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There was a family reunion happening, in a hotel on the edge of a city, next door to a small airport. My mother was there, and P_____ had brought her kids.
It was a strange place. The toilet and tub were right there next to the bed, not separated by a wall or anything, which certainly made me glad I'd gotten my own room. The check-in and check-out times were at odd hours, too, and before I knew it I'd overstayed my reservation and would have to pay for an extra day. Even though most of us were leaving. Meeting our flights at the airport that was just a short walk away.
A pilot had just landed a small private plane, and I greeted him like a traveling business associate. As we walked toward the hotel I explained some of its quirks, and invited him to join me for dinner.
My mother was there when we arrived, with my sister and father. This surprised me because my parents had split in a bitter divorce when I was thirteen. But they were going to give things another try. After all these years my father had changed. My mother, too. We all had.
They wanted to get dinner at a restaurant located on the other side of the city. I'd been there once before. It wasn't worth the trip and I tried to convince them of this, but they insisted.
I got on the train that would take me there. It was crowded with commuters and children and people who were rude, all of them loud and jostling each other for space. My stop was the last on the line. When I got off I was horrified to discover I was completely naked.
That's when I remembered: THIS is why I hated this trip so much. Getting off the train naked, with no idea how it had happened. But I'd done it once before and survived. The secret was not minding that I wasn't wearing any clothes. If I ignored it, everyone else would, too.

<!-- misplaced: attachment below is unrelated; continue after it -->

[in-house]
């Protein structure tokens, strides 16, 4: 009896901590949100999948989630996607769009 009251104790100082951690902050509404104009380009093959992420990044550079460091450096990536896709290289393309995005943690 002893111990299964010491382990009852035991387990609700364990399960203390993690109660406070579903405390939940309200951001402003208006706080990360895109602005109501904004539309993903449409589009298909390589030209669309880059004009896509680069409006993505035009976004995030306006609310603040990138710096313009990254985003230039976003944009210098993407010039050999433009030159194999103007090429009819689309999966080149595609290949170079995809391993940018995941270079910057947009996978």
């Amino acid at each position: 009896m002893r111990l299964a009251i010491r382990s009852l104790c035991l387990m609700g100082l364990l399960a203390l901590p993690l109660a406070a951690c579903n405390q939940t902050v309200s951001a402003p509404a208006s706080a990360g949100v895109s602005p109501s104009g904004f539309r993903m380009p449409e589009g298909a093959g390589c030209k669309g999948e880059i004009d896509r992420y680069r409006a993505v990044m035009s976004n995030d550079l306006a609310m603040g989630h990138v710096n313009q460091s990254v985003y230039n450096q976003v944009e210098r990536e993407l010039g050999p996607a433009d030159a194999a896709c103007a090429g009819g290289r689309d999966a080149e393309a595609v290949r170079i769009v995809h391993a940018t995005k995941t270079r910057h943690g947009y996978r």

Fortunately I found a large cardigan sweater at the foot of a staircase, one that would cover me completely. I wrapped it around myself and climbed the stairs for what seemed like ten or twenty floors and finally emerged in a mall.
I wondered if I could get a pair of pants and shoes somewhere, even though I didn't have any money. Maybe I could explain the situation to whoever was working and they'd understand. That's when I reached into the pockets of the sweater and found a wad of money. Twenties and tens and ones. Enough to buy whatever I needed. And in the other pocket, an ID badge from a hospital. The name on it was Michael Breen, M.D.
I continued walking through the mall, passing a number of other restaurants that would have been just as good if not better than the one we were going to. It was at the far end and by the time I finally got there my parents and sister were leaving. They'd ordered dinner without me and finished their meals.
"What happened to you?" they asked.